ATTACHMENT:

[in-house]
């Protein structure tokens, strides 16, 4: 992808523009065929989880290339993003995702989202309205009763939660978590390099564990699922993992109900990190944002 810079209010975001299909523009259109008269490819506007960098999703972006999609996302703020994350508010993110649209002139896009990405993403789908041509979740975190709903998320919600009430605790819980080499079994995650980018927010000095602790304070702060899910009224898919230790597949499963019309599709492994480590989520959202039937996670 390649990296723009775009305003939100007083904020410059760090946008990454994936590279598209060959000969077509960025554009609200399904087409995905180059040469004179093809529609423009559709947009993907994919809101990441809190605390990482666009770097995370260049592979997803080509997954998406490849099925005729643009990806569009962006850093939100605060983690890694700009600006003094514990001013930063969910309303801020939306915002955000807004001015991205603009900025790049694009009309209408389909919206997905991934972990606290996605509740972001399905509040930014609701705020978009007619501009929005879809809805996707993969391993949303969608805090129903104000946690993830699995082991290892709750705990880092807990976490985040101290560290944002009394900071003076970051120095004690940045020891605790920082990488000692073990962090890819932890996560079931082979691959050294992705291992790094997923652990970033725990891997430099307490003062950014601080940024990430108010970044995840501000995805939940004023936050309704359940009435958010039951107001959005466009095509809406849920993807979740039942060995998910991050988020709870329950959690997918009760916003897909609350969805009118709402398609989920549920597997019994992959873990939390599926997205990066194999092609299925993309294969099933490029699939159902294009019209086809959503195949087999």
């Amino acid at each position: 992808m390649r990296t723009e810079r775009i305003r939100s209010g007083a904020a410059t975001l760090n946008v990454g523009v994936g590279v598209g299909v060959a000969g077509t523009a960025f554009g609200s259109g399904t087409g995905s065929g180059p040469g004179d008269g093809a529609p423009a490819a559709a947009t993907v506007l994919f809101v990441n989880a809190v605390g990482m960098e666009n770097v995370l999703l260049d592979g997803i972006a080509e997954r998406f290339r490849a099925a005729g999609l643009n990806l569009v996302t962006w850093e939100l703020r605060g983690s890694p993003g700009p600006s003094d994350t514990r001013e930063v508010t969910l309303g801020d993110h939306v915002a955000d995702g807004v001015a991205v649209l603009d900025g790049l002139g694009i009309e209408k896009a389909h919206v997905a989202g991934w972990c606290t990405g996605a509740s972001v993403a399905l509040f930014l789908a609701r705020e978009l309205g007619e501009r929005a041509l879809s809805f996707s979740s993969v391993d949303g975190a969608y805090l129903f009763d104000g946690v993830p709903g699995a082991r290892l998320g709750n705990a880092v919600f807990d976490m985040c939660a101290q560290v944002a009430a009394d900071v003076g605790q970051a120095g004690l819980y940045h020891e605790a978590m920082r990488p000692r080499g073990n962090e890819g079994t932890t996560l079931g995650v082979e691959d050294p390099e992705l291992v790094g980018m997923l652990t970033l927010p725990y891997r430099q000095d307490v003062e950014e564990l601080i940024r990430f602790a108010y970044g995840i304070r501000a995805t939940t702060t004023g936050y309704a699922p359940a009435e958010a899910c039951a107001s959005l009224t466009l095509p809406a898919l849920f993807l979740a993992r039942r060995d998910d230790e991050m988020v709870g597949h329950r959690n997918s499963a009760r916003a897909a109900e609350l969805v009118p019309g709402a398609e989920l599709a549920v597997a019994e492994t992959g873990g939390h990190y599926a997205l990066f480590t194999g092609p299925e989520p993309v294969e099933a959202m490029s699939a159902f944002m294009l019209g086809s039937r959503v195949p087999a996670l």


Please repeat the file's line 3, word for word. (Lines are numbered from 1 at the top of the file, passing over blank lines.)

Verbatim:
């Amino acid at each position: 992808m390649r990296t723009e810079r775009i305003r939100s209010g007083a904020a410059t975001l760090n946008v990454g523009v994936g590279v598209g299909v060959a000969g077509t523009a960025f554009g609200s259109g399904t087409g995905s065929g180059p040469g004179d008269g093809a529609p423009a490819a559709a947009t993907v506007l994919f809101v990441n989880a809190v605390g990482m960098e666009n770097v995370l999703l260049d592979g997803i972006a080509e997954r998406f290339r490849a099925a005729g999609l643009n990806l569009v996302t962006w850093e939100l703020r605060g983690s890694p993003g700009p600006s003094d994350t514990r001013e930063v508010t969910l309303g801020d993110h939306v915002a955000d995702g807004v001015a991205v649209l603009d900025g790049l002139g694009i009309e209408k896009a389909h919206v997905a989202g991934w972990c606290t990405g996605a509740s972001v993403a399905l509040f930014l789908a609701r705020e978009l309205g007619e501009r929005a041509l879809s809805f996707s979740s993969v391993d949303g975190a969608y805090l129903f009763d104000g946690v993830p709903g699995a082991r290892l998320g709750n705990a880092v919600f807990d976490m985040c939660a101290q560290v944002a009430a009394d900071v003076g605790q970051a120095g004690l819980y940045h020891e605790a978590m920082r990488p000692r080499g073990n962090e890819g079994t932890t996560l079931g995650v082979e691959d050294p390099e992705l291992v790094g980018m997923l652990t970033l927010p725990y891997r430099q000095d307490v003062e950014e564990l601080i940024r990430f602790a108010y970044g995840i304070r501000a995805t939940t702060t004023g936050y309704a699922p359940a009435e958010a899910c039951a107001s959005l009224t466009l095509p809406a898919l849920f993807l979740a993992r039942r060995d998910d230790e991050m988020v709870g597949h329950r959690n997918s499963a009760r916003a897909a109900e609350l969805v009118p019309g709402a398609e989920l599709a549920v597997a019994e492994t992959g873990g939390h990190y599926a997205l990066f480590t194999g092609p299925e989520p993309v294969e099933a959202m490029s699939a159902f944002m294009l019209g086809s039937r959503v195949p087999a996670l």